Divorce is never an easy thing to go through no matter what time in life this may happen to you. The trauma that it may create for you, your children, and other family members may make day to day financial decisions go to the bottom of the pile. Many people wait to try to get their financial house in order after they complete the divorce proceedings. Having seen people go through divorces over the past 20 years, I’ve come up with six important things you should do before you get divorced. By making these smart money moves, you can get your new financial situation off to the right start and not be left with tons of nagging financial problems from the divorce.
1. Watch the spending and keep the debt down– Most of the time, the discretionary cash flow you have in your personal situation will tend to decrease after the divorce due to child support or decreased personal income. Since your situation is going to change, you can begin the change process by limiting your discretionary spending immediately. If you can pay down any debts that are in your names it will also be important so you have additional lines of credit should you need it after the divorce.
2. Obtain a credit report on yourself and your spouse.– Do you have access to credit in your name alone? If not, then begin to establish some credit cards that are open in your name only. This will also include opening up bank accounts and a brokerage account if necessary. Obtaining a credit report is really important because your spouse (soon to be ex) may be out racking up tens of thousands of dollars of debt that you could be responsible for when the divorce happens. Take a snapshot of the debt you have now and keep track of it until the divorce is final. People don’t often realize how many financial instruments you may have in joint names. Also, be certain that you can access those cards online or over the phone as the lead person on the card could change who has access to those accounts. What you don’t want to have happen is for your credit to get ruined during the period of time before you get divorced.
3. If you own a business, get it valued by someone you trust– When it comes to items like a business or land, often the values can be very abstract. Your soon to be ex may ask for a piece of the business, a salary, or just a portion of the current value of the business today. It’s important for you to take the lead an establish a value of the business today certified by a CPA. This may cost you a few bucks, but can potentially save you big money down the road. Many business owners bury expenses within their business that often a spouse doesn’t know about which is why the valuation can be tricky when it comes to divorce purposes. If you own land, than consider having a market appraisal done so you can create a fair valuation of that land today as well.
4.Make copies of all financial records and statements– If you don’t have a program you currently use, you should quickly make a list of all assets and liabilities. Were there retirement accounts you had no knowledge of ever being set up? Are there accounts for the kid’s college education? Are you certain you know of every bank account that exists? Make a list of all, account numbers, title on accounts, balances, financial institutions, automobiles, household items, etc. When the assets get split, you certainly don’t want to have a surprise after the fact.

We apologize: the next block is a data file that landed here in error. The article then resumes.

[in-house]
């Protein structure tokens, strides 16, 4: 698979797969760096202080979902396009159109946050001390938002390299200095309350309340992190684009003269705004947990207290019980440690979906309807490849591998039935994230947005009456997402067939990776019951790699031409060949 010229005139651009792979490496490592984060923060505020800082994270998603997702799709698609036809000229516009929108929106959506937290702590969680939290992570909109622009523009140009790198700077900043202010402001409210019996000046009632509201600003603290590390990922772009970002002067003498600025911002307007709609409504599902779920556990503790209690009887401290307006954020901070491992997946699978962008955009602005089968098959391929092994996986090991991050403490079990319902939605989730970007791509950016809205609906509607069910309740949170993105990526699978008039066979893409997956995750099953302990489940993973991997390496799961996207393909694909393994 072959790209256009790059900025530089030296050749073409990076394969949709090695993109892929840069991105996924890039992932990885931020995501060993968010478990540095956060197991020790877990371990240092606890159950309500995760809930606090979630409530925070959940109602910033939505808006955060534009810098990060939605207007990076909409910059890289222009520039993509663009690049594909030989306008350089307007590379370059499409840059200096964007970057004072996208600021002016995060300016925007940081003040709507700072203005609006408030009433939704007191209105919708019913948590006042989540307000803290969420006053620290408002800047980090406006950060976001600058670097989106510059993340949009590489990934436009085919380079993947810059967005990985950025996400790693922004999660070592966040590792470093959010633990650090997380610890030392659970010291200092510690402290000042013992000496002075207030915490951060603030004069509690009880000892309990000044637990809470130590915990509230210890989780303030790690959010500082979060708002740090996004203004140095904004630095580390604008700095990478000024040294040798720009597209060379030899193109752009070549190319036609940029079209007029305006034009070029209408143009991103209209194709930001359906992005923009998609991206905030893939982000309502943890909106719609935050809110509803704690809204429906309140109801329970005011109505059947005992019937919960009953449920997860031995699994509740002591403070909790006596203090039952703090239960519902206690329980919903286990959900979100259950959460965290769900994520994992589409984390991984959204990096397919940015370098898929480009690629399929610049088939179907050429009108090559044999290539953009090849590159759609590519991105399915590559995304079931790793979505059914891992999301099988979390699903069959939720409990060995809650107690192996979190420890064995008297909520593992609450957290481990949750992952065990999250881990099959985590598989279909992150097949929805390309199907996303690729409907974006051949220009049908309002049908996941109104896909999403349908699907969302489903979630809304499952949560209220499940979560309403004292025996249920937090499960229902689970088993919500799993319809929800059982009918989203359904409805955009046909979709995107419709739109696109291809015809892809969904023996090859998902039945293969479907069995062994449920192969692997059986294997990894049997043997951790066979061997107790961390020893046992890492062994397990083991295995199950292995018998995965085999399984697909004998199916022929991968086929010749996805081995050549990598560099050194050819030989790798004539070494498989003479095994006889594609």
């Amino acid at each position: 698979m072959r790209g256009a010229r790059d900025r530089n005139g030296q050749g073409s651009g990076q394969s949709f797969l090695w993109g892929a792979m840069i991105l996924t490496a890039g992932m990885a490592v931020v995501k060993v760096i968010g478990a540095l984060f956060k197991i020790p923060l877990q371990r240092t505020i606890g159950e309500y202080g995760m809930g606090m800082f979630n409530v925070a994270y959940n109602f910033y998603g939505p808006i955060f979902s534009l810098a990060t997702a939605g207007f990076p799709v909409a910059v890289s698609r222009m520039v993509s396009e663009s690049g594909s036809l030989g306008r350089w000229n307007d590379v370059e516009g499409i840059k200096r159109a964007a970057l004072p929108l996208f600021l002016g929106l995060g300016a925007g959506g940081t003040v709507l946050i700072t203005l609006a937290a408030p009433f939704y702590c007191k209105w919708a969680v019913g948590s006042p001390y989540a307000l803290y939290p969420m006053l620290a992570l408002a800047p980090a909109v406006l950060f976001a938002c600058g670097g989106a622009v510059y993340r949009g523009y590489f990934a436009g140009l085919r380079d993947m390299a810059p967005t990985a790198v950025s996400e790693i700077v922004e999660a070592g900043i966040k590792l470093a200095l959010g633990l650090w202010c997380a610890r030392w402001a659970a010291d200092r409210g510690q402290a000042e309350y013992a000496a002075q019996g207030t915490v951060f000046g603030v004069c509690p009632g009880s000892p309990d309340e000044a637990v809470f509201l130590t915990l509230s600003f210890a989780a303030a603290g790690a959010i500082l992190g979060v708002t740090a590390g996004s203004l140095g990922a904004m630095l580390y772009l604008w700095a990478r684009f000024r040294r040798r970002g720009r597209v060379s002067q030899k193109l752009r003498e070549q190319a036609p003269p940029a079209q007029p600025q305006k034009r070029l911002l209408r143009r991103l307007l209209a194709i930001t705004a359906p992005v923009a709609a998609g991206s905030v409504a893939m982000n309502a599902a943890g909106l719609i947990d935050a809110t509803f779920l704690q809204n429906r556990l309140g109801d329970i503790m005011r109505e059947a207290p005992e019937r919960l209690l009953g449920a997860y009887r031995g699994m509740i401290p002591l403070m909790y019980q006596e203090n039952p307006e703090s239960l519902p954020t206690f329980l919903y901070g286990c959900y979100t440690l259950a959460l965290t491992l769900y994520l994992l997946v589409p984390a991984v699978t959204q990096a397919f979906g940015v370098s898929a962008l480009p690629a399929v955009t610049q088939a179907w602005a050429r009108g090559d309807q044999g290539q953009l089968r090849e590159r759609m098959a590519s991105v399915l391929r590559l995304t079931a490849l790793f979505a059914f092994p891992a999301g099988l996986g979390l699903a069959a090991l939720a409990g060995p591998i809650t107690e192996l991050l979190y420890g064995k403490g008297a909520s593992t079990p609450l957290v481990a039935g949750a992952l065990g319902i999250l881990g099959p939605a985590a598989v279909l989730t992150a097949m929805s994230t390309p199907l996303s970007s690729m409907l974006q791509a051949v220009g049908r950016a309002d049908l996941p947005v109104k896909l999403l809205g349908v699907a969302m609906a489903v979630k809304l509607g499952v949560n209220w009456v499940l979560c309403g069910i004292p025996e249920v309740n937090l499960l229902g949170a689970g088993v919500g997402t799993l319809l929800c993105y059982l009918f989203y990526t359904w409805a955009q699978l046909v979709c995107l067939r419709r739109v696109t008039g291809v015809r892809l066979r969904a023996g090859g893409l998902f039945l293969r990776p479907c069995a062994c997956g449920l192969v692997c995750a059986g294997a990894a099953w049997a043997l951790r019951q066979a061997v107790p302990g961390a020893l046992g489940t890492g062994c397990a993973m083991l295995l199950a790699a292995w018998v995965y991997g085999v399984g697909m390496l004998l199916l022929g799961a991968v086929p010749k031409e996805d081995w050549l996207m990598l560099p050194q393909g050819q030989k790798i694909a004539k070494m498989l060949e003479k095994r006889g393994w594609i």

5. Examine all beneficiary designations– Over the course of time you were married, some of your accounts may have been required to name a beneficiary. This could include insurance policies, annuities, IRA’s, 401(k), and other financial instruments. Any accounts that are owned by your spouse can have a beneficiary change made without your approval with the exception of some 401(k) plans which will require a sign off. It’s important to know who the beneficiary of these accounts are as this is something to potentially be discussed throughout the divorce proceedings.
6. Prepare for legal costs– Most people I have spoken to over the years will fool themselves into things working out amicably until money, kids, and new relationships begin to unfold. Prepare for legal bills that will be mid four figures and potentially five figures depending on how ugly the divorce proceedings occur. Some people spend money hiring a P.I. before the divorce to make sure there is no monkey business going on or reveal other facts that may be important to the overall split of the assets. You should also prepare that even after the divorce there may be other legal costs should your situation or your ex’s change in the future.
When divorce happens, it can set off the gamut of overall emotions. These six tips are a reminder that without a lot of planning while you’re in the middle of it, your divorce may never have a happy financial ending. Even though this is happening to you personally, make these smart money moves so you can still figure out how to secure and maintain your own financial independence.
Ted Jenkin, CFP®, AAMS®, AWMA®, CRPC®, CMFC®, CRPS®
Co-CEO and Founder of oXYGen Financial, Inc – The Leaders in Gen X & Y Financial Advice and Services
Ted Jenkin is one of the foremost knowledgeable professionals in giving financial advice to the X and Y Generation.
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